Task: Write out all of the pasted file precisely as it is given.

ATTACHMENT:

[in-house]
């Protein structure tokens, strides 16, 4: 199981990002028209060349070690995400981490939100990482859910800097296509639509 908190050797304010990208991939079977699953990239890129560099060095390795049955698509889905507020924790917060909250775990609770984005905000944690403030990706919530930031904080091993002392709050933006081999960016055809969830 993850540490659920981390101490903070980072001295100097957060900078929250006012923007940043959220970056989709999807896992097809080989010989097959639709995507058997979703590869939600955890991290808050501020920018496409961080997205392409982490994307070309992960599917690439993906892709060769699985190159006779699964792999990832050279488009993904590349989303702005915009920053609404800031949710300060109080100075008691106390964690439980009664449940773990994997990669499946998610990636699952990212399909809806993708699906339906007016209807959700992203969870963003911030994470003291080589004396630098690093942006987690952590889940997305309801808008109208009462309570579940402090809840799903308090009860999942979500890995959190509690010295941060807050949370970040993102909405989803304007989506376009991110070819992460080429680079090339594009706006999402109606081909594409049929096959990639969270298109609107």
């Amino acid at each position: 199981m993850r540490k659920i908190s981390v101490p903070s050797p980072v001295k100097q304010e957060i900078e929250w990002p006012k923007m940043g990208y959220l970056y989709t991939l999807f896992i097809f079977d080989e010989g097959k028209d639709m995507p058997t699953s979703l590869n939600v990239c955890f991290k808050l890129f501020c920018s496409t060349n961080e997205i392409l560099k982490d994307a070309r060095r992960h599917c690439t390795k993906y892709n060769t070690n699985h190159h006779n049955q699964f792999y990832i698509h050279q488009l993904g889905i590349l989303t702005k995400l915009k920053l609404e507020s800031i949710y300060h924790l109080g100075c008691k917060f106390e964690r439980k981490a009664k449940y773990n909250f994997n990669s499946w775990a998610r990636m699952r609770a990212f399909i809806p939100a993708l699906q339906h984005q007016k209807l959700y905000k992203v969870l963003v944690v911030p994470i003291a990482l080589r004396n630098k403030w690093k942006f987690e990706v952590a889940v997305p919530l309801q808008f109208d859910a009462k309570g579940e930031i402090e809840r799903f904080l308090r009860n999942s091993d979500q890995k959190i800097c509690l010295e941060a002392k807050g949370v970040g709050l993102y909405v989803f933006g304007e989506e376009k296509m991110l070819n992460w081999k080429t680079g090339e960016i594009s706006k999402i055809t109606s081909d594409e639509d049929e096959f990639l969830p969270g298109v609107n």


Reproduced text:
[in-house]
């Protein structure tokens, strides 16, 4: 199981990002028209060349070690995400981490939100990482859910800097296509639509 908190050797304010990208991939079977699953990239890129560099060095390795049955698509889905507020924790917060909250775990609770984005905000944690403030990706919530930031904080091993002392709050933006081999960016055809969830 993850540490659920981390101490903070980072001295100097957060900078929250006012923007940043959220970056989709999807896992097809080989010989097959639709995507058997979703590869939600955890991290808050501020920018496409961080997205392409982490994307070309992960599917690439993906892709060769699985190159006779699964792999990832050279488009993904590349989303702005915009920053609404800031949710300060109080100075008691106390964690439980009664449940773990994997990669499946998610990636699952990212399909809806993708699906339906007016209807959700992203969870963003911030994470003291080589004396630098690093942006987690952590889940997305309801808008109208009462309570579940402090809840799903308090009860999942979500890995959190509690010295941060807050949370970040993102909405989803304007989506376009991110070819992460080429680079090339594009706006999402109606081909594409049929096959990639969270298109609107």
């Amino acid at each position: 199981m993850r540490k659920i908190s981390v101490p903070s050797p980072v001295k100097q304010e957060i900078e929250w990002p006012k923007m940043g990208y959220l970056y989709t991939l999807f896992i097809f079977d080989e010989g097959k028209d639709m995507p058997t699953s979703l590869n939600v990239c955890f991290k808050l890129f501020c920018s496409t060349n961080e997205i392409l560099k982490d994307a070309r060095r992960h599917c690439t390795k993906y892709n060769t070690n699985h190159h006779n049955q699964f792999y990832i698509h050279q488009l993904g889905i590349l989303t702005k995400l915009k920053l609404e507020s800031i949710y300060h924790l109080g100075c008691k917060f106390e964690r439980k981490a009664k449940y773990n909250f994997n990669s499946w775990a998610r990636m699952r609770a990212f399909i809806p939100a993708l699906q339906h984005q007016k209807l959700y905000k992203v969870l963003v944690v911030p994470i003291a990482l080589r004396n630098k403030w690093k942006f987690e990706v952590a889940v997305p919530l309801q808008f109208d859910a009462k309570g579940e930031i402090e809840r799903f904080l308090r009860n999942s091993d979500q890995k959190i800097c509690l010295e941060a002392k807050g949370v970040g709050l993102y909405v989803f933006g304007e989506e376009k296509m991110l070819n992460w081999k080429t680079g090339e960016i594009s706006k999402i055809t109606s081909d594409e639509d049929e096959f990639l969830p969270g298109v609107n």